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Published By Tyumen Scientific Center Of The Sb Ras


N.N. Golovchenko

The paper presents a review on a monograph by O.S. Likhacheva, concerned with the analysis of different types of weapons and reconstruction of some aspects of the warfare of the tribes of the Forest-Steppe Altai in the 8th–1st centuries B.C., which contains a representative album of illustrations, including photographs and drawings of artifacts, artistic interpretations of weapons and images of warriors, made by the author. O.S. Likhacheva carried out a meticulous analysis of numerous categories of weapons and their fragments. However, in the opinion of the author of this review, for a considerable part of the presented inventory there is a lack of context description of the finds in the ceremonial burial complexes. This leads to the description of the votive weapons as combative, ceremonially broken items as intact, and fragmentary separate armor-clad plates as a complete armor suit. Certain selectivity of the author in writing the historiography section narrows the attention of the researcher on only one region under consideration, thus ignoring the trans-cultural nature of some types of the weapons of short-range and long-range combat among the nomads of the Central Asia in the 8th–1st centuries B.C., as well as the body of the material from the monuments of the Novosibirsk Ob region which fit in the topic area of the research. The author recommends the book of O.S. Likhacheva to all interested in the history and archaeology of Altai Krai and Upper Ob region.

N.E. Ryabogina ◽  
E.D. Yuzhanina ◽  
S.N. Ivanov ◽  
A.A. Golyeva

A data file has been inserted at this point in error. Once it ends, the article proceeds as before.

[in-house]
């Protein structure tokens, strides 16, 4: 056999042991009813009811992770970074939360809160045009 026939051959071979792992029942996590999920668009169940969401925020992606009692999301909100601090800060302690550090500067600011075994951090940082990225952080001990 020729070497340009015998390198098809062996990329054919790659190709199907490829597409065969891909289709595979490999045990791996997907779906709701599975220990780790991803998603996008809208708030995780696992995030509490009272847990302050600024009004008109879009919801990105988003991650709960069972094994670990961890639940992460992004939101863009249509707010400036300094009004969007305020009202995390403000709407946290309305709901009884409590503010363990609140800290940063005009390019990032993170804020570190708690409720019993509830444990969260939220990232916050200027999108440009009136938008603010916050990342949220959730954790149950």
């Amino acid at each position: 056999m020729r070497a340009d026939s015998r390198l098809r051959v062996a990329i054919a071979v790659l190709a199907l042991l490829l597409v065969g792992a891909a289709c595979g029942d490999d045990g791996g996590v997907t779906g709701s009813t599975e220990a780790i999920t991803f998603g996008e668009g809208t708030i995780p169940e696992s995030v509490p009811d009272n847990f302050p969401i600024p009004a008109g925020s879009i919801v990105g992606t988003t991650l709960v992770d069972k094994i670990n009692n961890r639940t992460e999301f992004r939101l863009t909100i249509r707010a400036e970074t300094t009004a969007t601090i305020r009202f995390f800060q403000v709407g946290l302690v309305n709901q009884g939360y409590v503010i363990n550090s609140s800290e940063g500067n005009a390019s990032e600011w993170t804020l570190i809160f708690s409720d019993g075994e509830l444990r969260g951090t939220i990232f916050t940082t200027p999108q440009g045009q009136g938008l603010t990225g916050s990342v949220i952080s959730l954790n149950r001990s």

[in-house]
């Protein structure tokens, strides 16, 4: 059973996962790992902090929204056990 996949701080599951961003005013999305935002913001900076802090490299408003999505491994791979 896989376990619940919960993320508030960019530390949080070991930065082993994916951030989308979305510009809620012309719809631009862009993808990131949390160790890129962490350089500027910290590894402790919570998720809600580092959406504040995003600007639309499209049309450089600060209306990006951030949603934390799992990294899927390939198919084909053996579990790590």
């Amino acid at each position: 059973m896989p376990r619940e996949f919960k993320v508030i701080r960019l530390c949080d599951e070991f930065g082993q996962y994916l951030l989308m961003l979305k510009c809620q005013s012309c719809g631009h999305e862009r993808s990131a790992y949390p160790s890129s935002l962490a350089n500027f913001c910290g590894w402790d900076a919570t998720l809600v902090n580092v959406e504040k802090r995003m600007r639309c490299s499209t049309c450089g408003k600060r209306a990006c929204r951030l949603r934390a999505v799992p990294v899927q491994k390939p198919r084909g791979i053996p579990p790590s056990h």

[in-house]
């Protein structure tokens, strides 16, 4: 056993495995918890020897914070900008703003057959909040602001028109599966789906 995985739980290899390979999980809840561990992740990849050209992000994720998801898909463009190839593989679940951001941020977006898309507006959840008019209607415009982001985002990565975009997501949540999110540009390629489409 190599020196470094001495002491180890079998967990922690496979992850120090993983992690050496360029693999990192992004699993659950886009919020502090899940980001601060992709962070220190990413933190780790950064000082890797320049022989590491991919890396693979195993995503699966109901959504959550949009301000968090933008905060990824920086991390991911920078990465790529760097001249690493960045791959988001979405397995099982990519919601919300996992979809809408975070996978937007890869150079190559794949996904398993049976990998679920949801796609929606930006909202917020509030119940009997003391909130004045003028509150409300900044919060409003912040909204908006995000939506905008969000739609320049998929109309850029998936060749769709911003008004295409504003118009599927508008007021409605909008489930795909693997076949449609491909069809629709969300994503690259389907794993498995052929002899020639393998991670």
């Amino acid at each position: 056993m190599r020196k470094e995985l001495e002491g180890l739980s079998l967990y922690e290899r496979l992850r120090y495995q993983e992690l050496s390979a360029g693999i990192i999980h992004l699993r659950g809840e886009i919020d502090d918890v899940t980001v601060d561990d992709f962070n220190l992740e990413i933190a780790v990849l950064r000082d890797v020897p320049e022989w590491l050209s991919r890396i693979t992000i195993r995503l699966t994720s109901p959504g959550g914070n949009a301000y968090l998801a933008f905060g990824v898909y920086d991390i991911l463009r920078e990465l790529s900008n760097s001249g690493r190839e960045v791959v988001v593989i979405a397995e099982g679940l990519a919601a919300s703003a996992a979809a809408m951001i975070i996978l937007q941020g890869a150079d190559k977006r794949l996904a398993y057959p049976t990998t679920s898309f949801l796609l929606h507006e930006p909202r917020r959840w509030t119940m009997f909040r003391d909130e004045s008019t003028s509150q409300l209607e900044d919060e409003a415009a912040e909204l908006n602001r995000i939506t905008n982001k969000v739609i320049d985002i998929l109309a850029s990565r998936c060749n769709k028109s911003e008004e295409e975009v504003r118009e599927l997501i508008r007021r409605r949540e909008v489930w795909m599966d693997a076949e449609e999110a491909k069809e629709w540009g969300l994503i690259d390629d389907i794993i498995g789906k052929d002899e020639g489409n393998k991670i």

The paper concerns the analysis of the local environment around the multi-layer settlements of Mergen 6 and 7 situated in the immediate vicinity of each other. The settlements existed successively (partly contempora-neously in the early and high Neolithic) in the forest-steppe belt of Western Siberia. Two methods were chosen to obtain the results: spore-and-pollen (palynological) and microbiomorphic analyses of the cultural layers of the settlements of Mergen 6 and Mergen 7. In the settlement of Mergen 6, the following samples were collected for the palynological and microbiomorphic investigation: a vertical column from the center of the ditch of the dwelling no.5; areal soil samples of the dwelling no.5 from underneath the pottery debris of the Neolithic and Eneolithic periods; areal samples from the bottom layer of the dwelling no.21. In the settlement of Mergen 7, two vertical core samples were selected for the pore-and-pollen analysis: in the ditch of the dwelling no.1; and in the inter-dwelling area. Samples from the hearthing of the dwellings and from the inter-dwelling space were collected for the microbiomorphic analysis. The obtained results show that both settlements existed during the forest-steppe conditions, although the original landscapes of the sites chosen by the people for building the settlements were different in the early and high Neolithic. It appears that during the early Neolithic, the settlement of Mergen 6 was associated with an open site with meadow-steppe vegetation; birch forests constituted a small part of the land-scape, whilst there were no pine forests in the close vicinity. During the middle Neolithic, people in the settlement of Mergen 7 preferred to settle in a birch wood, having cleared out a small area to build the dwelling. The results of the microbiomorphic analysis show that, despite the lack of pine forests nearby the settlements, people still used pine tim-ber in housebuilding, apparently, intentionally. The frequent occurrence of remains of the wood detritus at the level of the floor of the dwellings and under pottery supports the initial archaeological observations about timber decking inside the houses. However, pollen and phytolithic studies do not demonstrate a wide use of the wetland waterside vegetation in housebuilding, apparently, because the lake at the time was not overgrown on the banks by reed and cattail. There-fore, despite the close location of the two sites and their similar hunting-fishing specialization of the subsistences, their populations in different chronological periods preferred distinct local conditions.